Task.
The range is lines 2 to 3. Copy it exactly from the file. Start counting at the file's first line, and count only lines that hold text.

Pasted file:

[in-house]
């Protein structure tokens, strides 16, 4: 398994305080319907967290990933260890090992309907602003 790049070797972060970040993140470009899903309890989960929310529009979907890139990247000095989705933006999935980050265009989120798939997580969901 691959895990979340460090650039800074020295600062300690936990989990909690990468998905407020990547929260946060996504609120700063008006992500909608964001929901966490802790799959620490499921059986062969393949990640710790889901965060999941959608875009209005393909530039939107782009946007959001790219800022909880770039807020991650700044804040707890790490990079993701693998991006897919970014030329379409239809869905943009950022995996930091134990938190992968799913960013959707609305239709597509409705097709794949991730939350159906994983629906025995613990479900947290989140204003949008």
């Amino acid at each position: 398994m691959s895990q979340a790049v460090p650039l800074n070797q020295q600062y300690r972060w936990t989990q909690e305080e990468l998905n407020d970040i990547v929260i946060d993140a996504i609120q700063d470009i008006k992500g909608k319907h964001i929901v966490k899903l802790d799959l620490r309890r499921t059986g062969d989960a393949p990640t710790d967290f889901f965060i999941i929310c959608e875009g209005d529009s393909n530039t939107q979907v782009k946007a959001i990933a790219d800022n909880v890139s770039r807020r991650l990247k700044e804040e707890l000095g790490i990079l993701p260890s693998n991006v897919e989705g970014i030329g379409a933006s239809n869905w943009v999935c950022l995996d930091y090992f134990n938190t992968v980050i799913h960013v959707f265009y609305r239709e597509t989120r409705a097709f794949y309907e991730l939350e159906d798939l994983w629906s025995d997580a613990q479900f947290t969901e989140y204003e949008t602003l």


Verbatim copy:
């Protein structure tokens, strides 16, 4: 398994305080319907967290990933260890090992309907602003 790049070797972060970040993140470009899903309890989960929310529009979907890139990247000095989705933006999935980050265009989120798939997580969901 691959895990979340460090650039800074020295600062300690936990989990909690990468998905407020990547929260946060996504609120700063008006992500909608964001929901966490802790799959620490499921059986062969393949990640710790889901965060999941959608875009209005393909530039939107782009946007959001790219800022909880770039807020991650700044804040707890790490990079993701693998991006897919970014030329379409239809869905943009950022995996930091134990938190992968799913960013959707609305239709597509409705097709794949991730939350159906994983629906025995613990479900947290989140204003949008």
């Amino acid at each position: 398994m691959s895990q979340a790049v460090p650039l800074n070797q020295q600062y300690r972060w936990t989990q909690e305080e990468l998905n407020d970040i990547v929260i946060d993140a996504i609120q700063d470009i008006k992500g909608k319907h964001i929901v966490k899903l802790d799959l620490r309890r499921t059986g062969d989960a393949p990640t710790d967290f889901f965060i999941i929310c959608e875009g209005d529009s393909n530039t939107q979907v782009k946007a959001i990933a790219d800022n909880v890139s770039r807020r991650l990247k700044e804040e707890l000095g790490i990079l993701p260890s693998n991006v897919e989705g970014i030329g379409a933006s239809n869905w943009v999935c950022l995996d930091y090992f134990n938190t992968v980050i799913h960013v959707f265009y609305r239709e597509t989120r409705a097709f794949y309907e991730l939350e159906d798939l994983w629906s025995d997580a613990q479900f947290t969901e989140y204003e949008t602003l």